Tuesday, December 02, 2008

Tracing Alice...

Calvin was growing up so fast that had he placed his palm on top of his head he would have felt himself grow-up many inches daily. Just like Alice from Wonderland, his most favorite bed-time-story. He was being introduced to so many new subjects at school at such a frantic pace that he was facing great difficulties in coping with them all. His head whirled with so much information being stuffed into it, all at the same time! He was barely out of his age of devouring comic-books and he was already being introduced to Maths & Physics, Literature & Biology. He hadn't even questioned the existence of Santa yet, to deserve punishment of this kind! It seemed that his transition from a world of fairy-tales to that governed by necessities & laws was going to be rather premature & abrupt. He looked so over-informed & drowsy that day that his mom offered him a nice warm cup of chocolate-milk & tucked him early to bed along with his favorite tiger-toy.
As mommy shut the door behind her, Calvin sprang up & prodded Hobbes to stay awake. He wanted to read him his favorite bed-time story for the umpteenth time. Hobbes looked disinterested as he, by now, knew it by heart! Calvin turned the first leaf and started narrating. "A white rabbit ran past wearing a coat and carrying a watch, lamenting running late". Wondering why Calvin had stopped narrating, Hobbes asked "Ain't Alice supposed to follow it?". Hearing no response for long, Hobbes opened one eye of his to see what Calvin was up to. A perplexed Calvin was turning the pages frantically. "Something missing, eh?", inquired Hobbes. "Yeah, Alice's amiss & I need to look for her", replied Calvin. Right before Hobbes' spell-bound eyes, Calvin shrunk & entered a frame in the comic book. Hobbes followed suit...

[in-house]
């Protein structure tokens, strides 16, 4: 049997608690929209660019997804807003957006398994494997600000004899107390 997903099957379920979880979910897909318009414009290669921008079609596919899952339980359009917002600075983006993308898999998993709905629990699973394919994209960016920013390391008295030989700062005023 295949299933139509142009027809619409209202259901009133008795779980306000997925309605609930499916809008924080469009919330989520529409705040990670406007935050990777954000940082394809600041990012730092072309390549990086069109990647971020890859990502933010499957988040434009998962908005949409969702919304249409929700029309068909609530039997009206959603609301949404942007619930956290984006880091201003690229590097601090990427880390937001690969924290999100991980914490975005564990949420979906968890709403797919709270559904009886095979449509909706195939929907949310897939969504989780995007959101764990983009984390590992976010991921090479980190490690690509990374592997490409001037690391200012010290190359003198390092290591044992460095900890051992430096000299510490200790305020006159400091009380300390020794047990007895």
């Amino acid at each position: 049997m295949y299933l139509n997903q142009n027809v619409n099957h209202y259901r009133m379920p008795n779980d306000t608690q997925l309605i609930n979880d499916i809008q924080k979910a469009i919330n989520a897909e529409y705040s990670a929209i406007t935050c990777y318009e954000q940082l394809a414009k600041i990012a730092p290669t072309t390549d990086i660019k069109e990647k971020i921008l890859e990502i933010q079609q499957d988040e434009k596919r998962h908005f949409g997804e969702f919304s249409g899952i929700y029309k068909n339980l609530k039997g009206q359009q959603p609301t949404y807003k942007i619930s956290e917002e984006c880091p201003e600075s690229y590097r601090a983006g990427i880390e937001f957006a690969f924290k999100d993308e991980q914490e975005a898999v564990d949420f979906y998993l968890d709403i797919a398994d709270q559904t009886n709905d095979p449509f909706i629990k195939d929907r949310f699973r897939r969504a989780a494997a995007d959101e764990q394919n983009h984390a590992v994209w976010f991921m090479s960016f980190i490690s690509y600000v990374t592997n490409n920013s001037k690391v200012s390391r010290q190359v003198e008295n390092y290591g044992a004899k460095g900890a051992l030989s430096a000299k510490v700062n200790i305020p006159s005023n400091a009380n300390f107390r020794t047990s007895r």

"Now where u gonna look for her?", asked Hobbes. "Let's ask that aging gentleman with unkempt hair puffing at his pipe over there", replied Calvin. "Sir, have you seen Alice?" inquired Calvin. "Call me Albert, I'm yet to be knighted", he replied. "She went down a worm-hole, right there", he went on... "U mean a rabbit-hole", said Calvin. "Umm... u may say so", replied Albert.